Civilian self defense is none of the above but with ingredients of all. As such, the physical skills of self defense may play a small role in what should really be considered as personal protection, ‘being your own bodyguard’ as a number of modern combative instructors like to say. More like a U.N. soldier doing police duty at a peaceful event that has the potential to turn nasty. When you add in the factor of moral and legal constraints and consequences it becomes a very messy and complicated process only simplified in the fantasies of beginning martial artists.
What I have tried to illustrate so far is the notion that the context and conditions determine how and in what ways martial skills may be used. Note that the word here is ‘skill’ not ‘art’. In most situations you have to have employable skills before you can cultivate art, and that requires implementing those skills in the conditions they were intended for. A woodworker who wants to create a beautiful chair needs to learn to use the tools on wood, has to be able to produce a functional chair that can be sat in, and then maybe start being artistic, develop their own style and approach. It really doesn’t matter how beautiful a chair is if you can’t sit in it, unless of course you don’t call it a chair!
Further consideration of the difference between a technique and a skill is also vital. For our purposes skill is the ability to apply technique successfully. In other words you can learn a punching technique but it won’t be a skill until you can land it with power on an evasive target. Martial arts train via techniques and body conditioning to develop skill but, with th exception of “scaling force” professionals, the only application is in the sport setting of contact competition, or in stylized exercises such as Tai Chi’s push hands.
What about those martial artists who want to test their skills? Well, a martial artist may have beautiful technique, even good sport or sensitivity skills, but that does not make them a soldier, police officer, or security professional. So testing their skills will always have a ‘fake’ aspect to it, some tests being more real than others, but all falling short of demonstrating self defense skill.
Some schools of martial arts, particularly the ones that are ‘internal’ (another can of worms where definition is concerned), would say that self defense is not important, the purpose of the art is self cultivation. That begs the question, why use martial techniques and suggest the development of fighting skills if that is not the case? (A subject for another blog?)
I have already indicated that so called self defense is the espoused aim of martial arts, but that, by only approaching self defense at the physical level, we unconsciously cultivate some serious lack of awareness, deception, and de-escalation skills. Typically all situations in which surprise, ambush, and manipulation can take place, are the proving grounds of martial skill, and that however good someone might be in a boxing ring won’t help them if they are ambushed in a dark alleyway after a few drinks.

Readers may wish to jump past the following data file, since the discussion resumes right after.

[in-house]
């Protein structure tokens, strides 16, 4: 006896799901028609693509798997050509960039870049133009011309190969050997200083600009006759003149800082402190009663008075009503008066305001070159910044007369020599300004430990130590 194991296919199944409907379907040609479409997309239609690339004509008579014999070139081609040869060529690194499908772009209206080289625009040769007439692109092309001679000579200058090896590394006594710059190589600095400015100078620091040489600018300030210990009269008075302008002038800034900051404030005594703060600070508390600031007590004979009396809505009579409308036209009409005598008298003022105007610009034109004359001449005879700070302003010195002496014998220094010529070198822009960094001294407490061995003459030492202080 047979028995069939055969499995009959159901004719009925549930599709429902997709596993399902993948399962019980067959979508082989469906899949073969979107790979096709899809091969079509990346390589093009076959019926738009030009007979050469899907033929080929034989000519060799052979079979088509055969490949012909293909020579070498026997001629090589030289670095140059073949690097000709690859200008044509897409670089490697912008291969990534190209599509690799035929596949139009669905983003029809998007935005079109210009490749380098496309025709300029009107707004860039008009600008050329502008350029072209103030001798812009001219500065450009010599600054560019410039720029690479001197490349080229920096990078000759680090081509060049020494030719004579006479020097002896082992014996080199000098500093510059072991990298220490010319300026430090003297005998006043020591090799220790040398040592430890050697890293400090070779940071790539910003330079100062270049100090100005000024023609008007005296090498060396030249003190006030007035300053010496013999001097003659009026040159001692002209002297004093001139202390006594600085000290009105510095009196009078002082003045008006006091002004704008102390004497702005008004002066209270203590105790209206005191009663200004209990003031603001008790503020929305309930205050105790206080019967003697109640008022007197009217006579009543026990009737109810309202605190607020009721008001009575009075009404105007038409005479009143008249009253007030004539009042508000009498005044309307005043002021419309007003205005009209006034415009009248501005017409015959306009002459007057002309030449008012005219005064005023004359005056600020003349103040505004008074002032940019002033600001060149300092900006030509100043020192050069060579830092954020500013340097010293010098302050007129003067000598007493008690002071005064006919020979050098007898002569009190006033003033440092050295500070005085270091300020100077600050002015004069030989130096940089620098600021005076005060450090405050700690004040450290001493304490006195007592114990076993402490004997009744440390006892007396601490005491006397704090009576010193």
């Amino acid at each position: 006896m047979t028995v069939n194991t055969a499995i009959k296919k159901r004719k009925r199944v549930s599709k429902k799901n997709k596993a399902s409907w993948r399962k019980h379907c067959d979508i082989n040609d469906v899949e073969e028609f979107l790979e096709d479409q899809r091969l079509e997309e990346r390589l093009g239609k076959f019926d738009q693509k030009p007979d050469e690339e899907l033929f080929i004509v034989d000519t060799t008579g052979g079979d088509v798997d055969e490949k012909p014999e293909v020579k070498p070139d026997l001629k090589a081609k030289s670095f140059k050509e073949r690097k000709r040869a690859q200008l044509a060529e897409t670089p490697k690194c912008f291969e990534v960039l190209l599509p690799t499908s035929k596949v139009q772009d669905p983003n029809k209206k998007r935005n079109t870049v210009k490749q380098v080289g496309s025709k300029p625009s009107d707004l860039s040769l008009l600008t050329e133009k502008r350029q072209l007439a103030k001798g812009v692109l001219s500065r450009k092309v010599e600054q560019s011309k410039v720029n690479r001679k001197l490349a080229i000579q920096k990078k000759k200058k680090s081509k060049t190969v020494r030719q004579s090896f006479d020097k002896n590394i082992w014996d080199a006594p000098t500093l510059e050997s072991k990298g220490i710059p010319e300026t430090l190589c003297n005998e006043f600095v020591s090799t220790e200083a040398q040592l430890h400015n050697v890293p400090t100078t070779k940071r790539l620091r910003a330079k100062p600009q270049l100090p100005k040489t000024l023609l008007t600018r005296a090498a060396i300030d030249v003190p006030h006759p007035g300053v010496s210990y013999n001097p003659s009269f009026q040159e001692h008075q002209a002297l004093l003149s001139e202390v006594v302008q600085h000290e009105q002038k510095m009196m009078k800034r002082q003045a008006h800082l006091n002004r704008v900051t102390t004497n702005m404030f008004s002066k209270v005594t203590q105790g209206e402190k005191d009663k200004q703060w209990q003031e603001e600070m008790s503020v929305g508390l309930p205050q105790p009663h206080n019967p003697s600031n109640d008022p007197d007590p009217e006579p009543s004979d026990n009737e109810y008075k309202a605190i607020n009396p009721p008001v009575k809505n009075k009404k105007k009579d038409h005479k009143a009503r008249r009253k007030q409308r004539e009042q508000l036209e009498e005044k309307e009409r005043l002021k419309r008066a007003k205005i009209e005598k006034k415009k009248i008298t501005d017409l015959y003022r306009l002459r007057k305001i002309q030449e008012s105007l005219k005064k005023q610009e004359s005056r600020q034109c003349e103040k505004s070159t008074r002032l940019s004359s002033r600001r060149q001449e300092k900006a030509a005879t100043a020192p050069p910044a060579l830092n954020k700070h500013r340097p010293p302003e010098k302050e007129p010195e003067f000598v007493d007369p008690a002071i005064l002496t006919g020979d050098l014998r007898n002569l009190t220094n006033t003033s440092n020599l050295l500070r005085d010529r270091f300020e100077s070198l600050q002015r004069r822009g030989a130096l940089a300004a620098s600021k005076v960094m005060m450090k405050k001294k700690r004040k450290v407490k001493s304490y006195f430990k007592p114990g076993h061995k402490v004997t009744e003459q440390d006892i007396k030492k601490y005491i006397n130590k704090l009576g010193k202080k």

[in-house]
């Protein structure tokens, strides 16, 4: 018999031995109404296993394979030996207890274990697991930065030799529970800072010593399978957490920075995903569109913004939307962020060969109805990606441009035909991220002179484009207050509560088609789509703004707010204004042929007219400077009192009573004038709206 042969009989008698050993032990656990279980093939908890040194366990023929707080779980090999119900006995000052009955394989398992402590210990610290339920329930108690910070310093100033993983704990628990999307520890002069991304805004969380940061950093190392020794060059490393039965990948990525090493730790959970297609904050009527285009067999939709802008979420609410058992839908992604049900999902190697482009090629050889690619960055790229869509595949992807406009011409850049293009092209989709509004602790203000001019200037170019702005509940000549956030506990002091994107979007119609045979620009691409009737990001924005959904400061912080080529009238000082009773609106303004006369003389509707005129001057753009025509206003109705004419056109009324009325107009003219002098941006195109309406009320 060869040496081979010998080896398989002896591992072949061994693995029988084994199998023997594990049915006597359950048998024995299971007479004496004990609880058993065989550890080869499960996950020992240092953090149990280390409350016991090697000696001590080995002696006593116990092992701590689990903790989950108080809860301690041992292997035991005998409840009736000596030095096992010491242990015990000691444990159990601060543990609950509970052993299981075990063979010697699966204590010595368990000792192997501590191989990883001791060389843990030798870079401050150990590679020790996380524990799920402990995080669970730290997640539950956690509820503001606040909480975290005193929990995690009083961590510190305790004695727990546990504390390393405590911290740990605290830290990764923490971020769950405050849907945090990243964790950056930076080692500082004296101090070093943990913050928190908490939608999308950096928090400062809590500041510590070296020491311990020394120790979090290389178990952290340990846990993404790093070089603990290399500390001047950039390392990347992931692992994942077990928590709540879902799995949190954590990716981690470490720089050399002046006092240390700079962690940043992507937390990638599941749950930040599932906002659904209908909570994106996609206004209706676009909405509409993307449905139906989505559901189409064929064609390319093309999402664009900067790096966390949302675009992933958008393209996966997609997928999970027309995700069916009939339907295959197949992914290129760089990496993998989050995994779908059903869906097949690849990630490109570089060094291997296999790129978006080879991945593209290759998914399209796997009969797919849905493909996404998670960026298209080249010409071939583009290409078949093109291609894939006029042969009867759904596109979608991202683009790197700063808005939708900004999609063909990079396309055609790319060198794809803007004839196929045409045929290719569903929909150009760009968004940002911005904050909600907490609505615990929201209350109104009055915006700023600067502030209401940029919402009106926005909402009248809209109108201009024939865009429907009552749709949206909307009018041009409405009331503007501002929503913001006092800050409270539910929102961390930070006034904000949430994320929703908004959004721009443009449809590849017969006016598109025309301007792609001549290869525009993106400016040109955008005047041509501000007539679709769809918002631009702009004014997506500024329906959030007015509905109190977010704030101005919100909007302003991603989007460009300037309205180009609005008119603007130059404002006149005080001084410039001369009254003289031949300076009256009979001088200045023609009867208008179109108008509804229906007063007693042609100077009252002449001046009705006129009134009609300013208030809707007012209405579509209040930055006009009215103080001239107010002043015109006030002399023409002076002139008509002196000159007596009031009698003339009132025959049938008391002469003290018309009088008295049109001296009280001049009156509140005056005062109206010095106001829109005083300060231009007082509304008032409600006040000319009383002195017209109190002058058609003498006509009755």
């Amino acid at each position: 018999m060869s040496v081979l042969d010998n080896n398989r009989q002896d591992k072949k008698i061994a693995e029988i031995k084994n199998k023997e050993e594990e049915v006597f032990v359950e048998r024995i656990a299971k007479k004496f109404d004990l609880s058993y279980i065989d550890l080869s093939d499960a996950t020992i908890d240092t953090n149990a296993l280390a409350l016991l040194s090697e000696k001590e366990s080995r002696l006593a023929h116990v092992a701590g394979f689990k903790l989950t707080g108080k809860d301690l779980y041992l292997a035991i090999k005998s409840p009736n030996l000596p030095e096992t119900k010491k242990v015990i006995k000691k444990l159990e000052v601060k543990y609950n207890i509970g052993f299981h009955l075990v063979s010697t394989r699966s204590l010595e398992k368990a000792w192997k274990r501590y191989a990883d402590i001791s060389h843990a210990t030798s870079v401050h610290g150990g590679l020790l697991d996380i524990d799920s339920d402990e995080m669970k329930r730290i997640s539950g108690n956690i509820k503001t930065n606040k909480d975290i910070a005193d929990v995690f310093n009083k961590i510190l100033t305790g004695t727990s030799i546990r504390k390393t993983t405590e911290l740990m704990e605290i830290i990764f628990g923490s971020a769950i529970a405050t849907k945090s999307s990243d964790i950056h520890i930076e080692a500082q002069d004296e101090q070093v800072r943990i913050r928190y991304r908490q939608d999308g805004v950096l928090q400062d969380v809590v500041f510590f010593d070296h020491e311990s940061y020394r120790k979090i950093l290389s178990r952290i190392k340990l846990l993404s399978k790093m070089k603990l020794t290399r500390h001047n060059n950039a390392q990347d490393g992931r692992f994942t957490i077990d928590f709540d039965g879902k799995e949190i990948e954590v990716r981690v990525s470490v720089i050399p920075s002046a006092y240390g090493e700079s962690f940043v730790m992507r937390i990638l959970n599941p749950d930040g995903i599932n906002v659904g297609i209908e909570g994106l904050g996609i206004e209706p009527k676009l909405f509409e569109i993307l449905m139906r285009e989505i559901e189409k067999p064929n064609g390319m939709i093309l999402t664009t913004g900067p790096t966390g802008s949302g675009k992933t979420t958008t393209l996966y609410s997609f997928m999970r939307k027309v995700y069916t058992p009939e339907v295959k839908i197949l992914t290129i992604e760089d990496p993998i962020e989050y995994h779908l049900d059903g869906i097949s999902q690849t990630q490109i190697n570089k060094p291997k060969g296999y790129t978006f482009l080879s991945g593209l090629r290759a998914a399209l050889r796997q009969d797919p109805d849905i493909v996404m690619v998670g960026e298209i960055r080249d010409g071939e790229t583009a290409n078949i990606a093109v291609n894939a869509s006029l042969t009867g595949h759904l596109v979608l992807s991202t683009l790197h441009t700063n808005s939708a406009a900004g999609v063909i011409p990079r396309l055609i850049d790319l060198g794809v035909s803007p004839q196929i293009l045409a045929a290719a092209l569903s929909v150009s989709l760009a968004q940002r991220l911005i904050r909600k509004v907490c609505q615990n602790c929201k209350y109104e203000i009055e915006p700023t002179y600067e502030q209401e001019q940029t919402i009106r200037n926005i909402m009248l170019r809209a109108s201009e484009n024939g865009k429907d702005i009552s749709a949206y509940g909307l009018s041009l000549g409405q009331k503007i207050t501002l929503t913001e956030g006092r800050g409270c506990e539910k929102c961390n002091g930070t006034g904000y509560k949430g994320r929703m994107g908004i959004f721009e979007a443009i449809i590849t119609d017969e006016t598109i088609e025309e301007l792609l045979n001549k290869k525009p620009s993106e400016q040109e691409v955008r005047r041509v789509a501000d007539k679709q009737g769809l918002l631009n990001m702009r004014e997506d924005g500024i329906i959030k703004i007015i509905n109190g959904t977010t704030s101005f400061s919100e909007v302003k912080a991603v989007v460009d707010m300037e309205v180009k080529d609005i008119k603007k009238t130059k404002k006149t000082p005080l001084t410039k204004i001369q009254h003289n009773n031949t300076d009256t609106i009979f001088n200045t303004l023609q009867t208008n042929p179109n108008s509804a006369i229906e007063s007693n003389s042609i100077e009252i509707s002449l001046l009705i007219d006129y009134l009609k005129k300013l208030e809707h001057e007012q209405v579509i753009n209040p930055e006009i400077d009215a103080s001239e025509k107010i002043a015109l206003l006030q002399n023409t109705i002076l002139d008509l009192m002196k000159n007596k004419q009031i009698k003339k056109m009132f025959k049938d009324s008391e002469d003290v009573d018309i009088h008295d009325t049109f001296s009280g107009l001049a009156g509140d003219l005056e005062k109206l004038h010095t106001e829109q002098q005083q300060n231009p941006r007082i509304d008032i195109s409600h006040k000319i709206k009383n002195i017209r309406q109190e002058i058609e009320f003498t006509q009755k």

Of course, the body attributes of strength, speed and agility will help, along with having been conditioned to being hit, all of which will help with minimizing adrenaline dump, tunnel vision and hyperventilation. That is why many modern schools of combatives (commercial misnomer) use ambush simulation and body armour to allow people the experience of defending themselves under stress. People who really need self defense skills are those who put themselves on the line on a regular basis, the professionals. They need ‘scaling force’ skills, (thanks to Rory Miller) ranging from evasion through control into destruction of limb or life. They are the ones who will be on the alert for ambush, threats, deceptions, and so on.
Now if somebody who practices martial arts wants to elevate their skills to something closer to a professional level they will have to be brutally honest about the limitations of their art, but also of the limitations of their mental attitude which equates technical skill with readiness and ability. They need to begin to think about self defense skills as part of the whole package of personal protection.
Yes they need to cross train and pressure test. Yes they need a decent level of fitness and toughness. Yes they need to check if their techniques are skills. But for me, above all, they need to learn a far greater context, and position self defense in its proper place.